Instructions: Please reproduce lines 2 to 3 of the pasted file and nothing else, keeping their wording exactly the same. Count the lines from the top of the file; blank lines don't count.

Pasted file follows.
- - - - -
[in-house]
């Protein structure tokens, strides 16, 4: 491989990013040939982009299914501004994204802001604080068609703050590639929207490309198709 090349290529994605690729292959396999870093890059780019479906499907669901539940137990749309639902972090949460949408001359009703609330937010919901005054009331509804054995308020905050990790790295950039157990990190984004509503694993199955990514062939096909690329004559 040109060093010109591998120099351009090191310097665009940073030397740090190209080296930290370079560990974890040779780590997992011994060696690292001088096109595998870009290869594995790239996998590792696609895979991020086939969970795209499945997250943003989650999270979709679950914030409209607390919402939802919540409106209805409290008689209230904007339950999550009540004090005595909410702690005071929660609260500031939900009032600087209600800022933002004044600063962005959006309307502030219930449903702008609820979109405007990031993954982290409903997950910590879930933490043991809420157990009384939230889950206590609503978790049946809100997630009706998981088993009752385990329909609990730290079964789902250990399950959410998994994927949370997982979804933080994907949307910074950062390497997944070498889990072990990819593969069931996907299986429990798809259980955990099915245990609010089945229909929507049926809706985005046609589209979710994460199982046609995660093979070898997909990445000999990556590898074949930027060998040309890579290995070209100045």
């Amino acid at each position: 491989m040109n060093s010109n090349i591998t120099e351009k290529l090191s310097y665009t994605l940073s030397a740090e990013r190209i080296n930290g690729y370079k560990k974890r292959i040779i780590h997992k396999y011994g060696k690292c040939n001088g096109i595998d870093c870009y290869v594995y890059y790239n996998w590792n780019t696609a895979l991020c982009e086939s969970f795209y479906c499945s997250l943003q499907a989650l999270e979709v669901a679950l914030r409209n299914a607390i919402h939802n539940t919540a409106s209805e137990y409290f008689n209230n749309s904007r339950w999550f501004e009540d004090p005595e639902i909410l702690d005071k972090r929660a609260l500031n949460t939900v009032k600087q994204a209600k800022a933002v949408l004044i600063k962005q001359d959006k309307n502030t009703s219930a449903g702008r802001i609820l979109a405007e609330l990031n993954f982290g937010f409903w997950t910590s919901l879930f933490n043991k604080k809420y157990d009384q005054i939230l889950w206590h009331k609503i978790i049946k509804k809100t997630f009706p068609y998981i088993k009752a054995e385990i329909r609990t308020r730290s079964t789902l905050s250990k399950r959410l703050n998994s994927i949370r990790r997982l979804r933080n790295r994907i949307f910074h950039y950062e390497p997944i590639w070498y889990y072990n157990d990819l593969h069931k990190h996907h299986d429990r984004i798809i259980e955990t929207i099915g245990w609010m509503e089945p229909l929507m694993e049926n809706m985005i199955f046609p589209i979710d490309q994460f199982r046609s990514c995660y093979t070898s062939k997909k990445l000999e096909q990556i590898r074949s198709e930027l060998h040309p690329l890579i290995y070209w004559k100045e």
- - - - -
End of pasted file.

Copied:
């Protein structure tokens, strides 16, 4: 491989990013040939982009299914501004994204802001604080068609703050590639929207490309198709 090349290529994605690729292959396999870093890059780019479906499907669901539940137990749309639902972090949460949408001359009703609330937010919901005054009331509804054995308020905050990790790295950039157990990190984004509503694993199955990514062939096909690329004559 040109060093010109591998120099351009090191310097665009940073030397740090190209080296930290370079560990974890040779780590997992011994060696690292001088096109595998870009290869594995790239996998590792696609895979991020086939969970795209499945997250943003989650999270979709679950914030409209607390919402939802919540409106209805409290008689209230904007339950999550009540004090005595909410702690005071929660609260500031939900009032600087209600800022933002004044600063962005959006309307502030219930449903702008609820979109405007990031993954982290409903997950910590879930933490043991809420157990009384939230889950206590609503978790049946809100997630009706998981088993009752385990329909609990730290079964789902250990399950959410998994994927949370997982979804933080994907949307910074950062390497997944070498889990072990990819593969069931996907299986429990798809259980955990099915245990609010089945229909929507049926809706985005046609589209979710994460199982046609995660093979070898997909990445000999990556590898074949930027060998040309890579290995070209100045």
């Amino acid at each position: 491989m040109n060093s010109n090349i591998t120099e351009k290529l090191s310097y665009t994605l940073s030397a740090e990013r190209i080296n930290g690729y370079k560990k974890r292959i040779i780590h997992k396999y011994g060696k690292c040939n001088g096109i595998d870093c870009y290869v594995y890059y790239n996998w590792n780019t696609a895979l991020c982009e086939s969970f795209y479906c499945s997250l943003q499907a989650l999270e979709v669901a679950l914030r409209n299914a607390i919402h939802n539940t919540a409106s209805e137990y409290f008689n209230n749309s904007r339950w999550f501004e009540d004090p005595e639902i909410l702690d005071k972090r929660a609260l500031n949460t939900v009032k600087q994204a209600k800022a933002v949408l004044i600063k962005q001359d959006k309307n502030t009703s219930a449903g702008r802001i609820l979109a405007e609330l990031n993954f982290g937010f409903w997950t910590s919901l879930f933490n043991k604080k809420y157990d009384q005054i939230l889950w206590h009331k609503i978790i049946k509804k809100t997630f009706p068609y998981i088993k009752a054995e385990i329909r609990t308020r730290s079964t789902l905050s250990k399950r959410l703050n998994s994927i949370r990790r997982l979804r933080n790295r994907i949307f910074h950039y950062e390497p997944i590639w070498y889990y072990n157990d990819l593969h069931k990190h996907h299986d429990r984004i798809i259980e955990t929207i099915g245990w609010m509503e089945p229909l929507m694993e049926n809706m985005i199955f046609p589209i979710d490309q994460f199982r046609s990514c995660y093979t070898s062939k997909k990445l000999e096909q990556i590898r074949s198709e930027l060998h040309p690329l890579i290995y070209w004559k100045e």